Glorious Auerlio owes his mum a lot, writes MICHAL BONCZA
Rating: 5 out of 5
THIS “like mother, like son” opus owes its musical glory as much to Aurelio as to his remarkable mother Maria.
They are Garifuna, descendants of African slaves who live on the Atlantic coast of Honduras, and on this album they distil a captivating, indigenous sound and gently didactic narratives into a potent elixir of life.
Plaplaya, where they hail from, is the source of Aurelio’s inspiration in Landini (“Landing”) and the album, produced by Ivan Duran, is a homage to his native land, though there is darkness mixed in with the light. These gently pulsating rhythms and melodies massage the heart as much as the soul.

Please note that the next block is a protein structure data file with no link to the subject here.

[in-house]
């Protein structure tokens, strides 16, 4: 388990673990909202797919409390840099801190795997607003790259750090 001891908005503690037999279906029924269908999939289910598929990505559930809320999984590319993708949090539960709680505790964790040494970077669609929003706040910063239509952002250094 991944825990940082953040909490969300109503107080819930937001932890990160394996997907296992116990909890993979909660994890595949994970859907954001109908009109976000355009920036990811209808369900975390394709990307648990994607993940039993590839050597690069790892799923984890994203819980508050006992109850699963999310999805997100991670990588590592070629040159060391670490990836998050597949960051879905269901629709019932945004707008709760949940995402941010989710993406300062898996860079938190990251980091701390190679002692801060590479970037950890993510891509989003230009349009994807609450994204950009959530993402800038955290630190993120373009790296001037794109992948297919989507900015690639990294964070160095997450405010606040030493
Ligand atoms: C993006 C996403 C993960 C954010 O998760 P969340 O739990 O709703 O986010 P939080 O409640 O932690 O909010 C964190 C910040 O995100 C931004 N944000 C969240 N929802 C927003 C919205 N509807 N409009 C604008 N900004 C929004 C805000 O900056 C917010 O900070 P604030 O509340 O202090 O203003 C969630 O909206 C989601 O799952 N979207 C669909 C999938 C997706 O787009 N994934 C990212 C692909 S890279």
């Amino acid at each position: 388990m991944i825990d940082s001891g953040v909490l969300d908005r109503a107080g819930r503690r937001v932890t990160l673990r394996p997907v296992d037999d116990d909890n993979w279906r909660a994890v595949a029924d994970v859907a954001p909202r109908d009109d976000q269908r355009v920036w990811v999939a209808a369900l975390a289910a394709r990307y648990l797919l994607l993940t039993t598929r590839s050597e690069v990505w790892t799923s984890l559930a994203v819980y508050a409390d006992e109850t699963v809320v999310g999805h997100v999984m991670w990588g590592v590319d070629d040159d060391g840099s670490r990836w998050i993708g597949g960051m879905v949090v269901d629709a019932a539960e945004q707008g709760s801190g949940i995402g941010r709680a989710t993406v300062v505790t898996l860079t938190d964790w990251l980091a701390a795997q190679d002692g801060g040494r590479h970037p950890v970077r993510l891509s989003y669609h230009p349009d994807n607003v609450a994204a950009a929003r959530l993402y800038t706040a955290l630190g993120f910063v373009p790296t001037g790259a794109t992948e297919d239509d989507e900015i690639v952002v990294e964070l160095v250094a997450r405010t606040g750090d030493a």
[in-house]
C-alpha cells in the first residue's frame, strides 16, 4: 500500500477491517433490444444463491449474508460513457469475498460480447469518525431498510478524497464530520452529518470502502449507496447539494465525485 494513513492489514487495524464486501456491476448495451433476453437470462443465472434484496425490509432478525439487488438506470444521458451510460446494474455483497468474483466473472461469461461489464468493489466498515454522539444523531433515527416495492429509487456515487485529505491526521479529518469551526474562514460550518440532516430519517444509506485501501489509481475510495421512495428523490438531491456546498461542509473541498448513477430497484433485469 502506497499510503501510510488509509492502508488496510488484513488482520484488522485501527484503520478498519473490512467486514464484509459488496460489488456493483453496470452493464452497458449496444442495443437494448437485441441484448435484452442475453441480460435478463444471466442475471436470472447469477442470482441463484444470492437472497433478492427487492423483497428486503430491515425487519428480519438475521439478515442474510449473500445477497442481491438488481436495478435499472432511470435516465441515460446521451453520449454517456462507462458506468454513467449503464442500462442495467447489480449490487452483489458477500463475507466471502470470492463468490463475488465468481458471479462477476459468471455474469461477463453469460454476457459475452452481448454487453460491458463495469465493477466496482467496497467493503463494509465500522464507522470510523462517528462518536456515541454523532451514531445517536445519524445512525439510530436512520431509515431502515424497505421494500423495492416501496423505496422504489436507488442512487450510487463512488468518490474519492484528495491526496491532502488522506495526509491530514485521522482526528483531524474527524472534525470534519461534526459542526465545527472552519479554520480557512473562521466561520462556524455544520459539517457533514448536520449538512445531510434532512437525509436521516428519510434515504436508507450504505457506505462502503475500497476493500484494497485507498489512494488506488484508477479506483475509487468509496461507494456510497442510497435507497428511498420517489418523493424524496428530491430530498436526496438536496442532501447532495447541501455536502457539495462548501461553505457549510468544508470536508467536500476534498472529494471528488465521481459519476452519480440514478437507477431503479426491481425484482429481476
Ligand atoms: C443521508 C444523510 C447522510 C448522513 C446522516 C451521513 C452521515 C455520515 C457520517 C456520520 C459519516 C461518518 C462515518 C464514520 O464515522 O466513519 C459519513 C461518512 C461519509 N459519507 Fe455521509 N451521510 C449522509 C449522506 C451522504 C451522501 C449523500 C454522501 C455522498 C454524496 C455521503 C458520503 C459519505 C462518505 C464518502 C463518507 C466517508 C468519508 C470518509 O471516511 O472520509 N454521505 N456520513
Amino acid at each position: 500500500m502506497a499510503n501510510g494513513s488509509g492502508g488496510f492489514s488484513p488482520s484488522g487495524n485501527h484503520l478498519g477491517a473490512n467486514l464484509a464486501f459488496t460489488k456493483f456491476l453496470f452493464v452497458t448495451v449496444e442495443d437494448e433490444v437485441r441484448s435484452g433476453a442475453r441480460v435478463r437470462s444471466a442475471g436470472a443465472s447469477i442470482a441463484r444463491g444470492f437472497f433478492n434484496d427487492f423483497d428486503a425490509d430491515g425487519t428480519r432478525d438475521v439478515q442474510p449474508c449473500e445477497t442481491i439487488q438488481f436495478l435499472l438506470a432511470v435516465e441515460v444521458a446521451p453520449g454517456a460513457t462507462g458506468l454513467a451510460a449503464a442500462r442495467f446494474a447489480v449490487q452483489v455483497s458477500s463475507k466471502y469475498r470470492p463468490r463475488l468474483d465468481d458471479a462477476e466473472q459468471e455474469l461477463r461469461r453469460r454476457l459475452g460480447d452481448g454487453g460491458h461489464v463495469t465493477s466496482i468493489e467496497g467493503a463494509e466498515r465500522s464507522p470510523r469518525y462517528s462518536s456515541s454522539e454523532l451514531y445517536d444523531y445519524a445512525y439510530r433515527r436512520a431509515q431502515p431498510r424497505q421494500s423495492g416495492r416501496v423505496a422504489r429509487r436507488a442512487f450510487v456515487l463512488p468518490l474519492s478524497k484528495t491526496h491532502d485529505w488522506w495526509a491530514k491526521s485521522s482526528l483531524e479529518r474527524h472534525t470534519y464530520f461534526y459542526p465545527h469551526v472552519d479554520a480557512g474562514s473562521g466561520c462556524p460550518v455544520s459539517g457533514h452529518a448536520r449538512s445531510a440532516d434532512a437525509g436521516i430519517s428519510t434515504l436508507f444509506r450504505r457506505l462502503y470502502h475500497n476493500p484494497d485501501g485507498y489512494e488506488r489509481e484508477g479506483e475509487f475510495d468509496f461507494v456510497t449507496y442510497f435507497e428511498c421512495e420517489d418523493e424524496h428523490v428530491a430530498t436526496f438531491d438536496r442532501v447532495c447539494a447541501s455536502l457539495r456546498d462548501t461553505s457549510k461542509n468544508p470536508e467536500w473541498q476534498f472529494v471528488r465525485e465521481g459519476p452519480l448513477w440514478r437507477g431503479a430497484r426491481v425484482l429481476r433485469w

This is music with integrity, a paean to the community that inspires it in the midst of poverty and racial prejudice.
The compactness of the musicianship of Aurelio’s long-standing band is, as ever, a sheer joy. But the way Guayo Cedeno embroiders this canvas with exquisite “dreamy” guitar work is simply out of this world.
Milaguru, Durugubei Mani, Funa Tugudirugu and Landini stand out too in this highly recommended album.
“I consider this album to be the sound of my Garifuna people. On the previous album — Laru Beya — we experimented and collaborated with other artists to reconnect what was lost between Africa and America,” Aurelio has said.
“This album is purely Garifuna and the entire spirit of the music reflects the Garifuna experience.”
How true and, as well as this album, Aurelio’s not to be missed when he’s next in town.